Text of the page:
The Return Of The Blimp

London, Media, The Arts

Martin Scorsese has recently been in London promoting his wonderful film ‘Hugo’ (see review on this site) and introducing another restored Powell & Pressburger film, ‘The Life and Death of Colonel Blimp’.

Powell & Pressburger’s films are impossible to define – each one is unique and special, and fits no clear demographic. ‘The Red Shoes’ (think ‘Black Swan’ without the whining, blood and vomit) inspired a national interest in dance, ‘Black Narcissus’ is an extraordinary tale of sexual tension in a Himalayan nunnery, and ‘A Canterbury Tale’ is actually indescribable*, while ‘A Matter of Life and Death’ concerns the fight for the soul of a pilot hovering between Heaven and Earth.

‘The Life and Death of Colonel Blimp’ was born from a newspaper cartoon that used to appear in the Daily Express. Powell was a quintessentially English director who surrounded himself with foreign collaborators. “It’s a 100 per cent British film but it’s photographed by a Frenchman, it’s written by a Hungarian, the musical score is by a German Jew, the director was English, the man who did the costumes was a Czech; in other words, it was the kind of film that I’ve always worked on with a mixed crew of every nationality, no frontiers of any kind,” he claimed of Blimp.

But the film, about war’s subservience to love and friendship, upset Winston Churchill, mortifying Powell. “Don’t make it, because everyone will be really cross, and the Old Man will be very cross and you’ll never get a knighthood,” Powell was warned by the Ministry of Information.

But he did and the film was cut to ribbons, especially severely for American audiences. Finally, though, there’s a stunning restoration of this complex, beautiful film in which Deborah Kerr plays three separate roles.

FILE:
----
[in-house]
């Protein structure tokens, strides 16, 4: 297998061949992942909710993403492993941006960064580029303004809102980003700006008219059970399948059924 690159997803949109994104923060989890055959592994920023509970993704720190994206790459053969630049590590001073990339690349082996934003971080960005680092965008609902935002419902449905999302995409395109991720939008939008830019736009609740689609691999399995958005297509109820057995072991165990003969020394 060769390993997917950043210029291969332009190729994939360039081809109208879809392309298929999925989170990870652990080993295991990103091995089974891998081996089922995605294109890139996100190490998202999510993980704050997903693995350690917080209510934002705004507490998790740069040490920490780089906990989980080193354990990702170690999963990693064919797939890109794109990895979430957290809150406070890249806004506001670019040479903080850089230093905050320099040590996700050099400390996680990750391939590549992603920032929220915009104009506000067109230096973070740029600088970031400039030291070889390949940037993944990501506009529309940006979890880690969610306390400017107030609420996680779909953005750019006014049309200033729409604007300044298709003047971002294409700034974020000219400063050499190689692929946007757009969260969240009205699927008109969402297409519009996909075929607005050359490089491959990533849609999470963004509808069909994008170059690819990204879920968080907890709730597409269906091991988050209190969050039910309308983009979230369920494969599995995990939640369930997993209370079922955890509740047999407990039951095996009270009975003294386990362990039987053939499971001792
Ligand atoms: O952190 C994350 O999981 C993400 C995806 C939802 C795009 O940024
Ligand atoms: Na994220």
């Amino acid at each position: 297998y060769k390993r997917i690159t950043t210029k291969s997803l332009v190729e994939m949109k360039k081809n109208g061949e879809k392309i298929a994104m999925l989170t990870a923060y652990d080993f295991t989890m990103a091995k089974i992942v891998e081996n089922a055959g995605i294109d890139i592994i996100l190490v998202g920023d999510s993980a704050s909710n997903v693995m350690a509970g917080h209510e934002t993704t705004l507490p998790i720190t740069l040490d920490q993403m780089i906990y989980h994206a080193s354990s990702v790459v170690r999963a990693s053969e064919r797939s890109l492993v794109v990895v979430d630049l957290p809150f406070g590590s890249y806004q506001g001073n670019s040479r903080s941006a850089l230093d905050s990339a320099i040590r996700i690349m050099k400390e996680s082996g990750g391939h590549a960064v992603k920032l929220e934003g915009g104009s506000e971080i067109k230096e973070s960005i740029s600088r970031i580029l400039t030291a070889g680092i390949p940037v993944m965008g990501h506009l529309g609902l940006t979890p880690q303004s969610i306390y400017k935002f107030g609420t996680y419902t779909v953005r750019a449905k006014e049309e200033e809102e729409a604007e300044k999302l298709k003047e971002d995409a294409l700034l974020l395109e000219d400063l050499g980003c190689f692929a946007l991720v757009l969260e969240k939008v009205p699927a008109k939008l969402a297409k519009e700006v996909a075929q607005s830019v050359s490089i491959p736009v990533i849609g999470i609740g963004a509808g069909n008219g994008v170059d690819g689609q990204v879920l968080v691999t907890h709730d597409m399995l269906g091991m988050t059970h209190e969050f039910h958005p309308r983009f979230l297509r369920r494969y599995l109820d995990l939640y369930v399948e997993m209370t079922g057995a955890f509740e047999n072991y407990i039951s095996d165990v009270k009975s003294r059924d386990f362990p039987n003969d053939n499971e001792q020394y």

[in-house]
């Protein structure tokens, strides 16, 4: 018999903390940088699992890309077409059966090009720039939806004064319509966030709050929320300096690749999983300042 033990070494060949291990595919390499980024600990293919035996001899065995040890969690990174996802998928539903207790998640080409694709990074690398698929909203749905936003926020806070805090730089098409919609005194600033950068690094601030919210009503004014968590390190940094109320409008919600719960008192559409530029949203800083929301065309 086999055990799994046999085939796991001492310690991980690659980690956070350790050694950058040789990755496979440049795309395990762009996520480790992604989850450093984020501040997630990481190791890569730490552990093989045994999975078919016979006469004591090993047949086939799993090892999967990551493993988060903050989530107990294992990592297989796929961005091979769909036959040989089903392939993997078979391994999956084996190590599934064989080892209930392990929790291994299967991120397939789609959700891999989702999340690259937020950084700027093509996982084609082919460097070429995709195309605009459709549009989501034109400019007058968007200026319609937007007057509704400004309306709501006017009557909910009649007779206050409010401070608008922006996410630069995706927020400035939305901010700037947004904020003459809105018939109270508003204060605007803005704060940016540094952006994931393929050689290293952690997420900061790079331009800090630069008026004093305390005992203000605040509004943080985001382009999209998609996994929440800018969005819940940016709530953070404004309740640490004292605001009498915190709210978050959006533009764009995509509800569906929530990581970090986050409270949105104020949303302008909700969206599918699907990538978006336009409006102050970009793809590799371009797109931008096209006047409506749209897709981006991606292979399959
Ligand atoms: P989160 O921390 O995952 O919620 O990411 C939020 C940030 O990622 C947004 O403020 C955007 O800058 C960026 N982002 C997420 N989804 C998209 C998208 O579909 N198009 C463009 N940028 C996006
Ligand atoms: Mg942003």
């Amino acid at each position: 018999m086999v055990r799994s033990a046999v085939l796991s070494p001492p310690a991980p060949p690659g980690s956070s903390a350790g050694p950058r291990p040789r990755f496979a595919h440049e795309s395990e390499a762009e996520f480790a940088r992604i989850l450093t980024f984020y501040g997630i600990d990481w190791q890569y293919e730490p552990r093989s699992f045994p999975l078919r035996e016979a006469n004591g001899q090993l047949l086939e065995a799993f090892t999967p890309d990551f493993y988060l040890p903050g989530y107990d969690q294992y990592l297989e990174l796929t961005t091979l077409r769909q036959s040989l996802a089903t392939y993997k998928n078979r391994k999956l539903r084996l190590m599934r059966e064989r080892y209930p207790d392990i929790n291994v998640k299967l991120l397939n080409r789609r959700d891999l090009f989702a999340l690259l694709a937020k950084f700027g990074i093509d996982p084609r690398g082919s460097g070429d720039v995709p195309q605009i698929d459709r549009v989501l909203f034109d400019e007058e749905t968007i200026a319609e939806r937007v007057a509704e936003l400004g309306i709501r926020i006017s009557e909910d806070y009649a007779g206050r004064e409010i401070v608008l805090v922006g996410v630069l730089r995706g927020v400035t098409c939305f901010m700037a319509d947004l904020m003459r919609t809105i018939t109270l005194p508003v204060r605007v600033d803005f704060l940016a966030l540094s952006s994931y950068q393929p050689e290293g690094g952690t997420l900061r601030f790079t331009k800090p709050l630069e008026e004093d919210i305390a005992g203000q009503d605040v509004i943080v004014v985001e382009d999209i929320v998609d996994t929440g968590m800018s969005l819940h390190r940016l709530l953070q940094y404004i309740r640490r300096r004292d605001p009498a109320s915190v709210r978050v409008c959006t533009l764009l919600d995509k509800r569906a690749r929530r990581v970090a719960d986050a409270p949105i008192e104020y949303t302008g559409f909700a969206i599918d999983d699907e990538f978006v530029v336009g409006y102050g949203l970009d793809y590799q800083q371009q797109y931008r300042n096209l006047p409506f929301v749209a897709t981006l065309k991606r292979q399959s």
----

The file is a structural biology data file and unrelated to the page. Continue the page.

Mr Scorsese has a special hold over Londoners’ hearts for championing Powell and Pressburger, and for doing so much work to restore their reputation over the years. The British Film Institute will no doubt reissue the film on DVD, but catch it on the big screen if you can.

*All right, I’ll have a go. A man pours glue in girls’ hair but he’s actually alright, and Canterbury’s past haunts its present. Erm, that didn’t really nail it.

5 comments on “The Return Of The Blimp”

  1. Ford says:

    My favourite is “A matter of life and death!” I was accused by a friend, of being an “old romantic!” I prefer, surrealist!

    No mention of where the opening to “Canterbury Tale” was ‘omgaged?

  2. Jack says:

    And lest we forget the awesome and incredible scene in Blimp where Anton Walbrook talks about leaving Germany and his children who have become Nazis (though my still all time favorite P&P film didn’t even get a mention here: I Know Where I’m Going….)

    Jack

  3. …and the incredible way that fateful duel is shot! I suppose my favourite P&P movie is Black Narcissus, but there’s something to admire in everyone of them. The cut forward in Canterbury that anticipates the bone into space station from 2001. Or the moment when the static elder in Edge of the World suddenly moves.

  4. Kevin says:

    A Canterbury Tale is one of my favourite films of all time, and I’m not sure I could tell you why. Blimp, I Know Where I’m Going, A Matter of Life and Death, and all the others are also among my favourite films of all time. I’ve no idea how they managed to ensure that every film they made was a masterpiece, but they did.

    My first encounter with P&P was on a quiet Sunday afternoon sometime in the 70’s – the afternoon matinee was on TV, and it looked like a boring old films from before I was born – and then I saw the stairway up to heaven, and the galactic court and I thought ‘What in hell am I watching?’ It was like nothing I had ever seen before, and I watched the rest of the film in stunned delight. It spoilt cinema for me for years afterward though, because I couldn’t understand why everyone else’s films weren’t that good too.

  5. Graeme says:

    How about this aas a summary of act?

    A Canterbury Tale is a fable about not giving up on your dreams. Three modern-day people, each with a different source of regret or sorrow, make a pilgrimage to Canterbury; THEY are drawn together by hunting for a man who pours glue into girl’s hair if they walk around after dark and, at the end, their lives turn a corner.

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